And a very sophisticated and mystical one, too -- a far cry from simple-minded literal Creationism. [Thanks: Camassia.]
This is John Garvey writing in Commonweal, his objection being that Intelligent Design envisions a blandly benign deistic engineer who could not be responsible for such botches as cancer and Alzheimer's and the intricate cruelties of nature. And yet, there they are.
The God of the Bible is responsible for the world, but it is a world that has been wounded beyond comprehension by sin and evil. . . . When we study this creation we study something infinitely more mysterious--and torn and unfinished--than a well-designed machine; it is something at once wonderful and perishing and cannot be reduced to what science can see and tell us, either about randomness or design. The God of the Bible is not the prime mover of Greek philosophy or the benign provider of the deists. He appears in the burning bush and will not give his name. He wrestles with Jacob (who is Israel, the one who “contends with God”). This God has no handle--not designer, planner, nor architect, except as a fleeting metaphor. This God is unknowable, silent, suddenly appearing, interfering when unwanted and absent when wanted, always elusive--and this tricky one is responsible for the universe.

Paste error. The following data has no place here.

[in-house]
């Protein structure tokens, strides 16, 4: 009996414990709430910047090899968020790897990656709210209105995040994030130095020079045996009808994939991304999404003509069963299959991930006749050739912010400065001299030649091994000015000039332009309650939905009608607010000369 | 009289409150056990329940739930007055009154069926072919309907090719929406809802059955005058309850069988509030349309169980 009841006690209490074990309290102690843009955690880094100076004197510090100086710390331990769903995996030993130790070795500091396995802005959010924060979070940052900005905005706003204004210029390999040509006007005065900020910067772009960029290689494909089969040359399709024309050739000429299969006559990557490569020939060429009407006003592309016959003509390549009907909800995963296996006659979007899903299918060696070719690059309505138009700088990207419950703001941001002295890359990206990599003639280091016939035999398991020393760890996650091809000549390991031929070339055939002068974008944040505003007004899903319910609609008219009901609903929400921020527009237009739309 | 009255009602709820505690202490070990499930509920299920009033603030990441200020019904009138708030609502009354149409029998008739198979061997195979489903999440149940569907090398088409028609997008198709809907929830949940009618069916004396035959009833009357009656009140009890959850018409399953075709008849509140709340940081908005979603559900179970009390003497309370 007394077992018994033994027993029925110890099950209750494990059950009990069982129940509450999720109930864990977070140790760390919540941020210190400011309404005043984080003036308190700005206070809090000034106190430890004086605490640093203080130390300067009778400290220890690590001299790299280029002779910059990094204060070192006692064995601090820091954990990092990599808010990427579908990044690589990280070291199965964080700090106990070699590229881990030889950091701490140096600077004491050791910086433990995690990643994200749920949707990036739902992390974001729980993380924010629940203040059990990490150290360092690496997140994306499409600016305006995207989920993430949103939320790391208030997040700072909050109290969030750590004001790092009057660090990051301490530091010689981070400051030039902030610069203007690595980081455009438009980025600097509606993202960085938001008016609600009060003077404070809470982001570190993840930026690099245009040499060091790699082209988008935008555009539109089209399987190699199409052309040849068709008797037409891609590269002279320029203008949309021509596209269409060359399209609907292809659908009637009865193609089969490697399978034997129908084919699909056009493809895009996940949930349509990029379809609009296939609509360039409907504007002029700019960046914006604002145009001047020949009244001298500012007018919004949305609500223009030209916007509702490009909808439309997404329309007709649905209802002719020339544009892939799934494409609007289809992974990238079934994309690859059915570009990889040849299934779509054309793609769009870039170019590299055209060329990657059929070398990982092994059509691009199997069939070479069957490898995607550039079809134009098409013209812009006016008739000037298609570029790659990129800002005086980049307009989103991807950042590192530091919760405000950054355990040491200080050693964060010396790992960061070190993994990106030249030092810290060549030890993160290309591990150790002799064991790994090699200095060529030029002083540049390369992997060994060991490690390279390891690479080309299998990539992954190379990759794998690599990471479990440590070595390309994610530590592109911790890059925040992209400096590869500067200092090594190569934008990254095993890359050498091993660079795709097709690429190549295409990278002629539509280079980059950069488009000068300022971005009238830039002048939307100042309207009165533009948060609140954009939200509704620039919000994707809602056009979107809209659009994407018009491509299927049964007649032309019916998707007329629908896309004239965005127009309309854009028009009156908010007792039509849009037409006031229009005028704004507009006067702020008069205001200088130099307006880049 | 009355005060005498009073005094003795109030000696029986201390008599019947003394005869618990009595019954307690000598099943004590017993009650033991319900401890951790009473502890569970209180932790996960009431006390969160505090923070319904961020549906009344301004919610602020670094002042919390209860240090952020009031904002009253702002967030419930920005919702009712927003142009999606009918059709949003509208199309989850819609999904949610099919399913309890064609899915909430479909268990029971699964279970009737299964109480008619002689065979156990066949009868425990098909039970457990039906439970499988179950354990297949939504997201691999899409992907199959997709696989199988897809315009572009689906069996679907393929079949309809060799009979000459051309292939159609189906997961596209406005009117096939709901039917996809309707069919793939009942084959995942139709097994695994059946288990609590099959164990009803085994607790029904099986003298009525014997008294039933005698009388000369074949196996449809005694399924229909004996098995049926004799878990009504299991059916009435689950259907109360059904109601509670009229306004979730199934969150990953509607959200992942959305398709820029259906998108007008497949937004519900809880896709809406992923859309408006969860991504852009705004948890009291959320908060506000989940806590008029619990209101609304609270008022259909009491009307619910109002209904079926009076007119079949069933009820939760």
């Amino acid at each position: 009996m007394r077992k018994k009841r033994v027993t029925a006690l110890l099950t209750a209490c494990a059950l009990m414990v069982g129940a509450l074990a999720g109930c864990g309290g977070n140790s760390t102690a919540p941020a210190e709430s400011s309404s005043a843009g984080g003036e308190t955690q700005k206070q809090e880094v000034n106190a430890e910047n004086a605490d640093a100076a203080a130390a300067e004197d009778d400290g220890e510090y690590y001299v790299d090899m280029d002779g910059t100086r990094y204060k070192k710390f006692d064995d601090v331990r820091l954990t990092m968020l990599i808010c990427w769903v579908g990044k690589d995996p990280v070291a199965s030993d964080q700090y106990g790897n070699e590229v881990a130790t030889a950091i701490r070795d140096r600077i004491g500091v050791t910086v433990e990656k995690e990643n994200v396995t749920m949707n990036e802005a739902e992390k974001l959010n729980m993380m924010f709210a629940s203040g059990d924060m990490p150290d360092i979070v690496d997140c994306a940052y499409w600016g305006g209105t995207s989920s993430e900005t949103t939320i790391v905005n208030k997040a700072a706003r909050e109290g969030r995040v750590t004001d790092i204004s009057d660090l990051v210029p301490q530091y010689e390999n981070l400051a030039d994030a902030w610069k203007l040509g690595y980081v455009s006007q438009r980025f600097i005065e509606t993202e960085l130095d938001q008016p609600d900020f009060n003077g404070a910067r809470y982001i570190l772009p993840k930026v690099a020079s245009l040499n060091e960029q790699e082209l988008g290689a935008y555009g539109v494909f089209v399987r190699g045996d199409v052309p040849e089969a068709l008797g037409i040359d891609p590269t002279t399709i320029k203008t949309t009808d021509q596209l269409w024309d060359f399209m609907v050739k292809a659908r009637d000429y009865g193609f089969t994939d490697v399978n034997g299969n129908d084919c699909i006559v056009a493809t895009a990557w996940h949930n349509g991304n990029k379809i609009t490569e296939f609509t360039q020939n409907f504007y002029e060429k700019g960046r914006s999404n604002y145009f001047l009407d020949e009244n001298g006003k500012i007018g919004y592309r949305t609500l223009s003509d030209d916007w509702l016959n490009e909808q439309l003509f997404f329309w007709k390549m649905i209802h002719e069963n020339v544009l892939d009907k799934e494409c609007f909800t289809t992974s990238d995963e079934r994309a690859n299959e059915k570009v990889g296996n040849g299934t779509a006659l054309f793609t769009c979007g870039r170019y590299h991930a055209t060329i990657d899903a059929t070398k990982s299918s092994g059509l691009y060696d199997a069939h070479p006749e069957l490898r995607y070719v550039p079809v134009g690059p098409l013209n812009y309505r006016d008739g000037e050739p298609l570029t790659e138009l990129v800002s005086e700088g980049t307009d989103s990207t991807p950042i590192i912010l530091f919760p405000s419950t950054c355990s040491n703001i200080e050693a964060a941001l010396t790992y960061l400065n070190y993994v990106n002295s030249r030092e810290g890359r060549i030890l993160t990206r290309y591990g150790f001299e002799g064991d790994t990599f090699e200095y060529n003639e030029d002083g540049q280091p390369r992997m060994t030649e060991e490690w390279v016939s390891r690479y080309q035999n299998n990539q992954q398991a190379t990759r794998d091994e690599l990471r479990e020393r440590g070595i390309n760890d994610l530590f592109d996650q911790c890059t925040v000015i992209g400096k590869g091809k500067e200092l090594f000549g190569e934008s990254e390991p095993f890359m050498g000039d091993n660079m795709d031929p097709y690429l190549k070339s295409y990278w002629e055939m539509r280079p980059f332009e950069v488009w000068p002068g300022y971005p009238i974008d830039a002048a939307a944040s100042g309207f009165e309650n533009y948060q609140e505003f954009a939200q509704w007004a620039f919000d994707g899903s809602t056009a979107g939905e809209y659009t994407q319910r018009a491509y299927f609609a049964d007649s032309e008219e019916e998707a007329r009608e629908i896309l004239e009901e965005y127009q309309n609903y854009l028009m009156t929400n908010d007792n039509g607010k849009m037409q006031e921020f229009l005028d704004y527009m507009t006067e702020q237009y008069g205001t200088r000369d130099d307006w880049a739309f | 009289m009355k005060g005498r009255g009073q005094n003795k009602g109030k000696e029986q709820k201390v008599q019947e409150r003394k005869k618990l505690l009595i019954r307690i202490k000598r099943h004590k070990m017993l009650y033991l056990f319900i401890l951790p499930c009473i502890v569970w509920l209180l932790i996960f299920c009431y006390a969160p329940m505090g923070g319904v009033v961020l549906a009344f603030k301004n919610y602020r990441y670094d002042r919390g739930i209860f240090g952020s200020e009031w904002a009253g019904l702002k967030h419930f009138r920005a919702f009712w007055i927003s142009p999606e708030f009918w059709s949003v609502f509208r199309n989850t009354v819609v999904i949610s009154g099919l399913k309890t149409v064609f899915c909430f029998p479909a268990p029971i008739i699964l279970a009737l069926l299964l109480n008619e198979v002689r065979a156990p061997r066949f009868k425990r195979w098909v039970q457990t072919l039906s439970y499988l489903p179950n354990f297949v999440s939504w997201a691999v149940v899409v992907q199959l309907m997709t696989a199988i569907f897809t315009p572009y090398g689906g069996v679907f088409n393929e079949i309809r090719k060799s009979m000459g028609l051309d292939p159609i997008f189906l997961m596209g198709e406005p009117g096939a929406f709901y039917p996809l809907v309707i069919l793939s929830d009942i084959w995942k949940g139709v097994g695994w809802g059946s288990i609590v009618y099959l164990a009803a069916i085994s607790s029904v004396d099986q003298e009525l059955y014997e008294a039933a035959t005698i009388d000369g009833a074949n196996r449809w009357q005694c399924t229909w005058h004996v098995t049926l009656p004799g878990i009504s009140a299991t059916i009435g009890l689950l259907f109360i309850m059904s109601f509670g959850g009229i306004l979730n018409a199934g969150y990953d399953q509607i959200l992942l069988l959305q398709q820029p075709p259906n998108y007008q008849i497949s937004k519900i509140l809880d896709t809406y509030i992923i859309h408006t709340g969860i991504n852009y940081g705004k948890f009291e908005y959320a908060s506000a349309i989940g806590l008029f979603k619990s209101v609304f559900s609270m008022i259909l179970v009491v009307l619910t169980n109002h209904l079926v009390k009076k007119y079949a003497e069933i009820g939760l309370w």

I've deliberately elided the Christian references from this paragraph, which is to say that I've distorted its meaning. By all means, go read the whole essay in the original. It was my gut instinct to omit the Christian resolution -- the redemption of this torn world by Christ's sacrifice -- maybe because I'm Jewish, or maybe because I find the question so arresting that I don't want it answered quite yet.
Or maybe that is to say the same thing.